For those of us that have self control eating such as the people reading this blog I can see how IF can work. But for the general public this is a horrible idea. Many people don’t have the body they want because they don’t eat a decent breakfast then over indulge themselves at lunch, dinner, and snacks throughout the day. Some of the fastest people I have worked with came in eating just 1-2 times a day. Simply by getting them to eat breakfast their energy levels throughout day were better and they made better decisions eating throughout the day. IF can work for some, but that some is very small, there is bigger fish to fry than the number of hours you are fasting.

  20. Aaron Says:

    IF is a great alternative, and in many ways, the most sensible routine for your average person. Martin Berkhan of LeanGains.com is also a great resource for literature and varied plans of Intermittent Fasting.

  21. Jeff Says:

    My last meal of the day is 8 PM. I train at 5:00 AM. Would it be reasonable to not break my fast until 12 noon, while still training at 5 AM? I should I take in per-workout nutrition? I’ve seen this recommendation as well.

  22. TEAM SWOLL Says:

    Great read once again! IF has worked for me over the last 7-8 months. Helping me shed bodyfat greatly but still increasing my power output along with my conditioning. I train fasted (7am) with my first meal not until 11/12 (consists of eggs and lots of veggies) but I do take in bcaa’s after my training. My next meal around 3 is lean protein and lots of veggies, everything from kale, cucumbers, spinach, mushrooms, just everything in one big bowl. Then around 7-8, I have dinner, same things but I add sweet potato or yams and maybe some brown rice. I went from about 165/170 to 155 with 8% bodyfat. Even with single digit BF, all my lifts have gone up. It really can work if you are disciplined. Hope this helps.

  23. Mike Richards Says:

    I completely understand where you are coming from Ryan. For some it simply isn’t good, and yeah it could be dangerous. One of the first clients that I ever had try IF tried it based off of something he heard from a fellow doctor of his… he asked me if I heard about it. I had him look at the PDF Berardi made just to get a better idea of what it really was. Let me note, in no way did I tell him to do this… in fact I suggested it might be a bad idea because he has diabetes and he might have issues managing his blood sugar. However, he proceeded by doing 1-2 24 hour fasts a week sometimes he even did a 36 hour fast. The result was he lost 50 lbs within a couple months and was able to drop his insulin usage from 120 units a day to 20 units a day. His blood work showed he improved his lipids significantly as well. In his own words, “this has changed my life. My entire life I struggled dieting and never got anywhere. This is the easiest diet I have ever followed, and I feel better than I have in years”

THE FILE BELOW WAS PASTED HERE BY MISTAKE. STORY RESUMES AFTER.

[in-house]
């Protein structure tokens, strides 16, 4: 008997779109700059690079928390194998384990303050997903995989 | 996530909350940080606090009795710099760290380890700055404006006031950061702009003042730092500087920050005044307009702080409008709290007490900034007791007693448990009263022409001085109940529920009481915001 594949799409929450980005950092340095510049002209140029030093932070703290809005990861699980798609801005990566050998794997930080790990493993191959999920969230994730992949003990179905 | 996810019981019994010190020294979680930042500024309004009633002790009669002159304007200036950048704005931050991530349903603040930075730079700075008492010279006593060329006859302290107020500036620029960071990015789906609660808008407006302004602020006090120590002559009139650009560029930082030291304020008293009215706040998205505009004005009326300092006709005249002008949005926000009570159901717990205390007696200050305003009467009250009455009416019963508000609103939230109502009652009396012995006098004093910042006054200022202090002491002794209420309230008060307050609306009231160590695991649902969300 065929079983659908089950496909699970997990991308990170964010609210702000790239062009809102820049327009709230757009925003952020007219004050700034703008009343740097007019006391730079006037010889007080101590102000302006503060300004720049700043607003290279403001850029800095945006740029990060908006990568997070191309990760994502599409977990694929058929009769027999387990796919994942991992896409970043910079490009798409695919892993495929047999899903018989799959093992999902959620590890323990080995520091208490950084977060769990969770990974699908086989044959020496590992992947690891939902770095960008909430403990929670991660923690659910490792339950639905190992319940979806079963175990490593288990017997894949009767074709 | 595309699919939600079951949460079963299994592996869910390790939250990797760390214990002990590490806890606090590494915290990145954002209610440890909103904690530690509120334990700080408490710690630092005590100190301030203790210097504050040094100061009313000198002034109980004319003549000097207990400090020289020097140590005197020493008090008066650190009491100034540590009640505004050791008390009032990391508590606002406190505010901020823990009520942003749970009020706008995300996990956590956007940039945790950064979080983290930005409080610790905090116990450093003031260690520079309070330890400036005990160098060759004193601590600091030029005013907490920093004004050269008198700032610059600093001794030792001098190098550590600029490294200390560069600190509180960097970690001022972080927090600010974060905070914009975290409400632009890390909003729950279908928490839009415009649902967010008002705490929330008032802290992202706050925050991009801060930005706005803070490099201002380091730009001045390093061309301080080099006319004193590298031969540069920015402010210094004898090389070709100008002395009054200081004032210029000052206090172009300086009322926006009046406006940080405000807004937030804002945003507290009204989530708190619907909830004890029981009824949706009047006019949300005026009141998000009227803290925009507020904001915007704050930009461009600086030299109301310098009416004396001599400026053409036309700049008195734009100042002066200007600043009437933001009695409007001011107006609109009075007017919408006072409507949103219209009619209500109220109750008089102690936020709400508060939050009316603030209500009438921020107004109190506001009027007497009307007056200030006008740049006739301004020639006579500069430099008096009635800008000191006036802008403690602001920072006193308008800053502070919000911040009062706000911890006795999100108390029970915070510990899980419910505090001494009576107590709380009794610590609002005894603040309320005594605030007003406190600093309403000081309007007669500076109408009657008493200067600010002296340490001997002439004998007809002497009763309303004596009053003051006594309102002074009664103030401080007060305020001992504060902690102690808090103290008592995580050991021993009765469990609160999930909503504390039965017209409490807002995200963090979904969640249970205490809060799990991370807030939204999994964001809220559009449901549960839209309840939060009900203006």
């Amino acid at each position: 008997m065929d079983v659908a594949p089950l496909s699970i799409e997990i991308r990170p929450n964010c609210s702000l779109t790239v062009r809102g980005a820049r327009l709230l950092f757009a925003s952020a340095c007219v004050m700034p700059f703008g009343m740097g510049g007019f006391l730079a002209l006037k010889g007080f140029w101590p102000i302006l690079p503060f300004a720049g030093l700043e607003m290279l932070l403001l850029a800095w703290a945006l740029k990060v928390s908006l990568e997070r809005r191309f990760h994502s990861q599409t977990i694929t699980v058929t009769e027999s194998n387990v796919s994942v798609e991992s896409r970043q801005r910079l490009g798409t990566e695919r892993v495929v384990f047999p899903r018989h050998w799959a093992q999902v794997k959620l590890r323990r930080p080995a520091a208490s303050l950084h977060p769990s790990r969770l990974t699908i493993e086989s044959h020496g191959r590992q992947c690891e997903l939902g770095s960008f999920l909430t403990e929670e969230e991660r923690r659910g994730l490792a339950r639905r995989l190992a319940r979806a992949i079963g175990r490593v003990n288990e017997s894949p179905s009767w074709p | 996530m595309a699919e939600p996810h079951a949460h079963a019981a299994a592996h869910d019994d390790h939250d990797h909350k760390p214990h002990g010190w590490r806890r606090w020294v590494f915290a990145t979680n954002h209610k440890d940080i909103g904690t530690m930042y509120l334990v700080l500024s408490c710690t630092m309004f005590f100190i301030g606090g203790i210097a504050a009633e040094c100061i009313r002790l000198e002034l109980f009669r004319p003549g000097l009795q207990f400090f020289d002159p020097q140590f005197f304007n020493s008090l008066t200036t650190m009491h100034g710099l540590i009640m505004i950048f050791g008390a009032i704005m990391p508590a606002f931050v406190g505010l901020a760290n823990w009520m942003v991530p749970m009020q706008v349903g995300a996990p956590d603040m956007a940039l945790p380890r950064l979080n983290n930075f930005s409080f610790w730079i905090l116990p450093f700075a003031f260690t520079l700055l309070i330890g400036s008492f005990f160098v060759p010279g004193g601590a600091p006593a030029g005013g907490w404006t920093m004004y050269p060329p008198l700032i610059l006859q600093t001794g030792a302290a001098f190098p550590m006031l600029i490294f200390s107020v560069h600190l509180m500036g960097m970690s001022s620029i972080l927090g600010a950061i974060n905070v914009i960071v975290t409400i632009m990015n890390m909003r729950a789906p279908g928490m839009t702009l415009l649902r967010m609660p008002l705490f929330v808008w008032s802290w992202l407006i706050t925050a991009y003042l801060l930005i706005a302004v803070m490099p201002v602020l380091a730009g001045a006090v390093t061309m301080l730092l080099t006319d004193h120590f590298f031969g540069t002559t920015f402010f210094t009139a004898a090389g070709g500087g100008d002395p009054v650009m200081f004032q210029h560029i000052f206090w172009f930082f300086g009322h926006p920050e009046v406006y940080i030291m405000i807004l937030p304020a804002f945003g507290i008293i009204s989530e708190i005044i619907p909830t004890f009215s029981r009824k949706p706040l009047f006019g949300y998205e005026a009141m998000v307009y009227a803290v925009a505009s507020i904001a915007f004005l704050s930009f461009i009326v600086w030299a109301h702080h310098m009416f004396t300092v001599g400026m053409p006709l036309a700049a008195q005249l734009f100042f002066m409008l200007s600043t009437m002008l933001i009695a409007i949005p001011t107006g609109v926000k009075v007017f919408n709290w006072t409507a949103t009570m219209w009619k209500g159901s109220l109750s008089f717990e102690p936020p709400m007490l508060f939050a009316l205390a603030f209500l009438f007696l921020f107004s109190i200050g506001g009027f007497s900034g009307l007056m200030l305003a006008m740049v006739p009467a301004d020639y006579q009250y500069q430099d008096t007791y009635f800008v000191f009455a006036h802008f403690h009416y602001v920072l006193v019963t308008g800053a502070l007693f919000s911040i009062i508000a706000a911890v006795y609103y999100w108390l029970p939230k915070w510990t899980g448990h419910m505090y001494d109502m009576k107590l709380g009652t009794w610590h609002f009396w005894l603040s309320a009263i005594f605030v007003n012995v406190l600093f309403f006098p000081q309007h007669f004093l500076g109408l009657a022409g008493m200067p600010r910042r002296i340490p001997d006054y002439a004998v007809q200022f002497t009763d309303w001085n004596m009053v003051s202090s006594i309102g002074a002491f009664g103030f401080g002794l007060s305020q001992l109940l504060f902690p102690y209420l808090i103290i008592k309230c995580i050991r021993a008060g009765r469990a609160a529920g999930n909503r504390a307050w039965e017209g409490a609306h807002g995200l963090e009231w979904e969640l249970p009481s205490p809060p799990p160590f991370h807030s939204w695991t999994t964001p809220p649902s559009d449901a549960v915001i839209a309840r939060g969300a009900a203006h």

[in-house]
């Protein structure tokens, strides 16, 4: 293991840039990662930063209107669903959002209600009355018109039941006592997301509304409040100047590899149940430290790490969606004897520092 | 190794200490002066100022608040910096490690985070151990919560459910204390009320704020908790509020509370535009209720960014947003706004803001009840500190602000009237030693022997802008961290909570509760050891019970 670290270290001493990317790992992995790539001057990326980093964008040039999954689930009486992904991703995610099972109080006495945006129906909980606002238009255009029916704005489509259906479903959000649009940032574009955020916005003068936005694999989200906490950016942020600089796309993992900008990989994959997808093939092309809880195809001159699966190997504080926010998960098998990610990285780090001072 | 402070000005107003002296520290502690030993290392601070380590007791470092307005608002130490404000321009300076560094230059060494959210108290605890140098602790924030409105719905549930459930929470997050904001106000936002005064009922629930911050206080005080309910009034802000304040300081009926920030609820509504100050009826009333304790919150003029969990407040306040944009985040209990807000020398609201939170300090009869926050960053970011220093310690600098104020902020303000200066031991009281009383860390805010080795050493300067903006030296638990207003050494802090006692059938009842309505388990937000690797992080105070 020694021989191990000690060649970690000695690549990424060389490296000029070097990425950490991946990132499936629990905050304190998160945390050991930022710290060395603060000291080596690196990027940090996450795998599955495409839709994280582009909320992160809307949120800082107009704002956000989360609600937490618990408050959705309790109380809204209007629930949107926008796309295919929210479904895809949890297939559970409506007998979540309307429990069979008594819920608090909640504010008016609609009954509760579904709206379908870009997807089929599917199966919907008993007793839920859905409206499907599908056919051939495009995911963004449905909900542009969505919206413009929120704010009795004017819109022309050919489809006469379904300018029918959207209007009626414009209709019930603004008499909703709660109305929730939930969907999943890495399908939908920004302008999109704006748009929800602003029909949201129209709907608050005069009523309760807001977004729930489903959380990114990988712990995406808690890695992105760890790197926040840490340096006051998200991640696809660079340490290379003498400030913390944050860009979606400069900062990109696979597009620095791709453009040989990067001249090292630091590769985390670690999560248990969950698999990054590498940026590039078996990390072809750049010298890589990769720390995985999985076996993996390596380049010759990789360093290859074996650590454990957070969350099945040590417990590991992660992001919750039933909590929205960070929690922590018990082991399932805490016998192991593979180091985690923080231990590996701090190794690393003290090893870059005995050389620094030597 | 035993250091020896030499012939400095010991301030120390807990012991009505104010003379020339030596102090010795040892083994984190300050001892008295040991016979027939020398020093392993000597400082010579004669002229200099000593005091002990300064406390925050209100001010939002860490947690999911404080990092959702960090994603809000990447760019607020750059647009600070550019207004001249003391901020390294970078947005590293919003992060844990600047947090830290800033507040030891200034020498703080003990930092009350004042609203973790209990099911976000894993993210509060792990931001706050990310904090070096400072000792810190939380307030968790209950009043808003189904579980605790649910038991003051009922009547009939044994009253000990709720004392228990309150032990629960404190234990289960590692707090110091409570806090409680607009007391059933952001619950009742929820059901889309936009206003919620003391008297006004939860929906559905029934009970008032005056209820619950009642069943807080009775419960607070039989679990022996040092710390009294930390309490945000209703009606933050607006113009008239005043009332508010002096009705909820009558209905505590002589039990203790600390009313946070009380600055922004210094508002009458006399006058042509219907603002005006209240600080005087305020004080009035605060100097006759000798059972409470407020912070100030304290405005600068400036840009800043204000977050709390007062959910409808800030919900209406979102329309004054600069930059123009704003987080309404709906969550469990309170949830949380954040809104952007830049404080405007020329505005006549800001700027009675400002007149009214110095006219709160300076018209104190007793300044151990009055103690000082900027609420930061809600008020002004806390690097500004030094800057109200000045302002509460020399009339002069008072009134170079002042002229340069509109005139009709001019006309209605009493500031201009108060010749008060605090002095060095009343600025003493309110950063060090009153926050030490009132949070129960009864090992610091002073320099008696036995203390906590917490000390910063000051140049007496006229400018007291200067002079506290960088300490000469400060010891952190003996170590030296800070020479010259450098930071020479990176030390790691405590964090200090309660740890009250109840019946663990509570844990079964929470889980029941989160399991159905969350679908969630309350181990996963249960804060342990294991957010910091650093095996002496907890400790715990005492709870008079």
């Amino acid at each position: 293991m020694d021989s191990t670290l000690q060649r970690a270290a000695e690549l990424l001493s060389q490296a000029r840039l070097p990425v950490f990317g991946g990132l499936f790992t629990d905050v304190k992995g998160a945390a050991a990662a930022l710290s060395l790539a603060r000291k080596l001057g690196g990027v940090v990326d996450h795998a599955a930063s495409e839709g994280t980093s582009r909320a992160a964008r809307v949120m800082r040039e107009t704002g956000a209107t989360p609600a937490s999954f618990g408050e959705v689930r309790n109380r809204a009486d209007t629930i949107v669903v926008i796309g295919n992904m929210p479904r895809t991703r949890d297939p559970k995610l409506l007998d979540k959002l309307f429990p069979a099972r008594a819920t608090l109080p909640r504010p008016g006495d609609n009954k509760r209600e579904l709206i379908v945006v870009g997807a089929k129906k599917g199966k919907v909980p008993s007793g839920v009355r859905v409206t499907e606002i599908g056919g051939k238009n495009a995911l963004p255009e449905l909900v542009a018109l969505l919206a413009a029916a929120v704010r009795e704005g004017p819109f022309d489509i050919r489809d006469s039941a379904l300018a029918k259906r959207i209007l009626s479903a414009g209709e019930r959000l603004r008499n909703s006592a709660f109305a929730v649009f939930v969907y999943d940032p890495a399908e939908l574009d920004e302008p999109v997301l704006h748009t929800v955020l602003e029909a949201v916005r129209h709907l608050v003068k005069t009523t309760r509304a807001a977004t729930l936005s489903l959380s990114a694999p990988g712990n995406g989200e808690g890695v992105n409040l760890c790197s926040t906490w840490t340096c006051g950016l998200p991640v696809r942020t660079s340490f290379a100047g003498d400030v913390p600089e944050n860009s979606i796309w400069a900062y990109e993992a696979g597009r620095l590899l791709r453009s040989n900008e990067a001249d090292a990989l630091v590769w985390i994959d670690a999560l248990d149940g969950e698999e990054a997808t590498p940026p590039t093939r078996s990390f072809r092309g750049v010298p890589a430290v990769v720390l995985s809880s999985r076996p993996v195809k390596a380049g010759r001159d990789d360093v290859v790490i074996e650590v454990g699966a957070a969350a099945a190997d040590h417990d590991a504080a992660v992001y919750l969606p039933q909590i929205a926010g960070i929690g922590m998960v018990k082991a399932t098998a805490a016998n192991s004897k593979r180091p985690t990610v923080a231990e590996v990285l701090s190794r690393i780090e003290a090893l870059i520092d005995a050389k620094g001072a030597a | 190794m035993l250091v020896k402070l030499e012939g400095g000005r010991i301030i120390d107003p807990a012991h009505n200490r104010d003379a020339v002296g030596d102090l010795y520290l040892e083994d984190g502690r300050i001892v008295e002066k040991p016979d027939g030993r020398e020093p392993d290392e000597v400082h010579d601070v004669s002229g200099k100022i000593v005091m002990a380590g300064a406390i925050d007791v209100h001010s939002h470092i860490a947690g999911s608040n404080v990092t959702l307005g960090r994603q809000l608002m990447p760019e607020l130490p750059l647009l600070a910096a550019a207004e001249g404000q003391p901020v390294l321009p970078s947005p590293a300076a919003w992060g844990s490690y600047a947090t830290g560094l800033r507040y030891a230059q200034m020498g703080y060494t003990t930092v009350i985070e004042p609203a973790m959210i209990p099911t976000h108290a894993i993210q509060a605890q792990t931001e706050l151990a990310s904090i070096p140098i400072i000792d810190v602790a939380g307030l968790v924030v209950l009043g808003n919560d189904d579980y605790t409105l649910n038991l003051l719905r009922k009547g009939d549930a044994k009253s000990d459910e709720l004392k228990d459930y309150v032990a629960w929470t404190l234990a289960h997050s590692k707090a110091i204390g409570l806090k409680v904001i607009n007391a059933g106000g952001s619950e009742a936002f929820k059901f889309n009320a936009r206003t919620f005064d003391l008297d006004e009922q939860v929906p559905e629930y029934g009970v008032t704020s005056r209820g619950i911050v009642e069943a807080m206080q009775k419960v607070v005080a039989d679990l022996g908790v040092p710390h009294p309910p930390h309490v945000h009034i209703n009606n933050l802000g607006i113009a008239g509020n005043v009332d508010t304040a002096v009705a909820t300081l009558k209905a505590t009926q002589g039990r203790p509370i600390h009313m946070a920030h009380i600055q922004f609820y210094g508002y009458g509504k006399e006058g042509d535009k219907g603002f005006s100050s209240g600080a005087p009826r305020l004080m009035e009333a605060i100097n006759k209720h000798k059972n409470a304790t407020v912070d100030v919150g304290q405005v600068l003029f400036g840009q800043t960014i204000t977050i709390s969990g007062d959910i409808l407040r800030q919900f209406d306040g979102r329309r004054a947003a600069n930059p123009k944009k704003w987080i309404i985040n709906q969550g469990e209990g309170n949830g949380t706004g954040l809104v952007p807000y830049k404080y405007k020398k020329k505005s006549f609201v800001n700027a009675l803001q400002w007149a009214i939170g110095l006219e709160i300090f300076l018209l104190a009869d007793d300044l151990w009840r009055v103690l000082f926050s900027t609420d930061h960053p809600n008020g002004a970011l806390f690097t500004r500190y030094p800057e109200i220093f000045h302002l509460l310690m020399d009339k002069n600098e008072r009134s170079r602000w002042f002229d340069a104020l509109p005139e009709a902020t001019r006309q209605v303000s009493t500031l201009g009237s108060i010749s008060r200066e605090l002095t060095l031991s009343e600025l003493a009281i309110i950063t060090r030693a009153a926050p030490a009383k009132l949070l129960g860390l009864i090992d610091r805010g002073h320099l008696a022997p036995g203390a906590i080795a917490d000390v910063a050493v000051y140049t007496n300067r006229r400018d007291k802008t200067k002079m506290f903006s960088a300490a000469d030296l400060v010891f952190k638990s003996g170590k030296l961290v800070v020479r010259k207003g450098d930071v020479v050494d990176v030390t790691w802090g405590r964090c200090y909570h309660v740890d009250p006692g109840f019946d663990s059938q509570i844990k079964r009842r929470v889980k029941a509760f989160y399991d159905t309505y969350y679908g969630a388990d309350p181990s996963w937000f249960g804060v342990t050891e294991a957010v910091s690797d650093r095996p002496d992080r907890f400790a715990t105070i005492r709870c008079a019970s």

And I would disagree with Cassandra, I don’t think this is a fad. Fads are things like atkins or south beach or w/e other crap. This is backed with some actual scientific evidence. For a lot of people this isn’t a diet it is simply a lifestyle. If we see through science that this can increase health, possibly help muscle gains, decrease fat faster than normal caloric restriction, and in some instances increase metabolic rate (not all, however research so far shows no decrease in metabolic rate until after ~60 hours of fasting… not that I recommend anyone try that) The difference is fad diets are systems with strict regulations that tend to usually be hard to follow or are down right stupid. IF however has very few restrictions, you still eat w/e you normally eat you just set a period of time where you don’t eat.

    I know I am probably coming off as a IF “fanboy” and I was it to be clear that small frequent meals work. Millions of people have gotten great results that way, however this is just another approach to reaching ones goals. Just like some have said, if it works for you then that’s the diet you should be on.

  24. Jacy Says:

    I started skipping breakfast, IFing 36 weeks ago. I drink a green tea within an hour of waking. Sometimes some protein if I am really truly hungry. But otherwise I wait til Lunch(brunch) and I lost 30 lbs in 28weeks, maintaining now, and ready to drop another 6 to 10. Took some getting used to , but my energy is better and my workouts are more efficient. I feel fueled like I never did before. My 2 cents on Intermittant fasting, using EET

  25. Sean Carter Says:

    What if the weighted ball is used as a warm up tool just to loosen up the arm before throwing after mobility work and not used as a separate workout to enhance velo? Would that have an affect in timing or lowering throwing velo??

  26. R. Smith Says:

    I tend to agree with Cassandra: To successfully navigate the nutrition minefield, folks have to find something that works for them. Also, I do agree that IF is the latest “fad,” at least as far as (a) people commonly understand fads and (b) “everyone” is jumping aboard without clearly assessing whether the journey is one ideally suited for them.